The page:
My Summer 2001 Project: Building A Violin

  1. The Book and Templates
  2. The Mold
  3. Carving Turntable
  4. Corner Blocks, Dowels
  5. The supplies have arrived!
  6. Preparing the Blocks
  7. Bending and Gluing the Rims
  8. The Neck
  9. Carving the Plates
  10. The Linings
  11. Purfling
  12. Hollowing the Plates, Part I
  13. Making a Hollowing Table
  14. Hollowing the Back
  15. Hollowing the Top
  16. Carving the Scroll: Day 1
  17. Carving the Scroll (& Pegbox): Day 2
  18. Grooves and Chamfers: Day 3
  19. The Finished Scroll: Days 4-5
  20. Carving the Soundholes
  21. Bass Bar, Label, Gluing the Back
  22. Gluing the Top, Fingerboard Work
  23. The Soundbox!!!!
  24. Attaching the Neck
  25. Button Carving and Hole Reaming
  26. The Yellow Violin!
  27. Varnishing
  28. And Even More Varnishing!!!
  29. It's Finally Finished!!!

Friday, April 20, 2001 . . .

This is the book I will be using: Violin Making: A Guide for the Amateur. It is by Bruce Ossman and provides very detailed, step-by-step directions on how to build a violin.

The book has templates in the back, which need to be photocopied and joined, as the author wanted to retain the 8-1/2" by 11" size of the pages, for ease of photocopying.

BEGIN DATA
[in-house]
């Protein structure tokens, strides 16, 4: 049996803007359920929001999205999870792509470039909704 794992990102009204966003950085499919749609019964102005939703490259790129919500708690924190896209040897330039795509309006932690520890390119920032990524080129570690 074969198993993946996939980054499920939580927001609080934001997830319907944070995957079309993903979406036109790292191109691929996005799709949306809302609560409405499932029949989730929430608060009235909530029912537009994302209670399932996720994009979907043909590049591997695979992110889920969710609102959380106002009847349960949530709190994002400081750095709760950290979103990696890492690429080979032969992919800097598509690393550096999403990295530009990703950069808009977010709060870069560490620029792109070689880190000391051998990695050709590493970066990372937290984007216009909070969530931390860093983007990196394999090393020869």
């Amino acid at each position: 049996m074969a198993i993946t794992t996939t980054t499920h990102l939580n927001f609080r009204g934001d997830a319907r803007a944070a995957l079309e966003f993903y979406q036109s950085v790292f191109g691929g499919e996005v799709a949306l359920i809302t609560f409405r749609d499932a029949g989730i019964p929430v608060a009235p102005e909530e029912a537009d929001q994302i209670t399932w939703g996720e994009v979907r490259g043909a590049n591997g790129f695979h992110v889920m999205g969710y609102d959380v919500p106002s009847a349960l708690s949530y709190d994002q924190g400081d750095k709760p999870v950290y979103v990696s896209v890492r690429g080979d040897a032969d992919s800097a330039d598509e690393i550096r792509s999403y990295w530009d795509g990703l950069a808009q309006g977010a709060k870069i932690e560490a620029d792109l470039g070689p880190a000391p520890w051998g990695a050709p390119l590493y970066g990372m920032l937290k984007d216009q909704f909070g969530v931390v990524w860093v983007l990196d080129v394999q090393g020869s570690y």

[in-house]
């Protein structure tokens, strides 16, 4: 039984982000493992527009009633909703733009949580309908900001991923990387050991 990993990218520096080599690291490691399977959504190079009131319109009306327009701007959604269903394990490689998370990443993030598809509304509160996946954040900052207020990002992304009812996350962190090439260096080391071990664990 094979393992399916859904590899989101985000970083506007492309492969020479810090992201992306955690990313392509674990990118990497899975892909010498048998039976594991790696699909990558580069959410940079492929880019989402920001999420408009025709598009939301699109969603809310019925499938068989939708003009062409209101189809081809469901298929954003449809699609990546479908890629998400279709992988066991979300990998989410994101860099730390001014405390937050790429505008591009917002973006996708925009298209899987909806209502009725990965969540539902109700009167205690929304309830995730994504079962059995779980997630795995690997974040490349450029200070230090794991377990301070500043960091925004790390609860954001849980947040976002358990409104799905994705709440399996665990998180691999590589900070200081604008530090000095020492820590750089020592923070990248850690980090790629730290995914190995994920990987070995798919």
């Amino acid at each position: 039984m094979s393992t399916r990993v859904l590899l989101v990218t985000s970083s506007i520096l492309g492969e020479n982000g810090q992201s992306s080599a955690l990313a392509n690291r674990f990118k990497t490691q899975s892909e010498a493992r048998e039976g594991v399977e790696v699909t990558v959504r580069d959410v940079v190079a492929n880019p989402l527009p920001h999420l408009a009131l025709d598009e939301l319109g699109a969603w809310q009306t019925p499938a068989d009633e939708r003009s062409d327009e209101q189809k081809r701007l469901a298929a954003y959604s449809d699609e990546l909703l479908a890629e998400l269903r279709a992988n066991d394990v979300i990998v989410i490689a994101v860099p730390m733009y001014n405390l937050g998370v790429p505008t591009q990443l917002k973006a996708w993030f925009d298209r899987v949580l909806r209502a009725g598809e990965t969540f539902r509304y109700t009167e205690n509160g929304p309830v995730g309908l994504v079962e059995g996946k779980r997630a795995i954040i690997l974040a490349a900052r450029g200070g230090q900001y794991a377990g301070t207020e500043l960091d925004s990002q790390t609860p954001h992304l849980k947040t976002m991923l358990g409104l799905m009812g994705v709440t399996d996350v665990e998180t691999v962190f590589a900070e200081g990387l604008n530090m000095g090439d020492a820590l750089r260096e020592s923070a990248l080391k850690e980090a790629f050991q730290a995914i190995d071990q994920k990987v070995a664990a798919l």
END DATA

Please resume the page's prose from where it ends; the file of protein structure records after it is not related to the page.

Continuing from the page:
I will also be using Henry Strobel's book Violin Making Step by Step as another resource.


Saturday, April 21, 2001 . . .

Well, I built the mold today. It's an inside mold, quite different from the kind of mold I use for building a guitar. It's made in two layers: the back (bottom) layer a 5/8" thick piece of plywood, the belly (top) layer a 3/4" thick piece of Douglas fir, planed down to approximately 1-1/4" thick at the tail end, to 1-3/16" thick at the neck end.






The two layers are not glued together; they're simply held together with six 1" screws. The eleven 1/2" holes drilled all the way through both layers are for dowels, which will be used later when it comes time to glue the ribs (sides) to the corner and end blocks. Rubber bands will be strung around the dowels, on the inside and the outside of the mold, to clamp down the ribs. Later, the top layer of the mold will be removed, to allow access to the ribs for gluing on the linings. The squared-off sections cut into the mold are for the four corner blocks and the two end blocks (you can see the way the end and corner blocks are inset in the template photo above).



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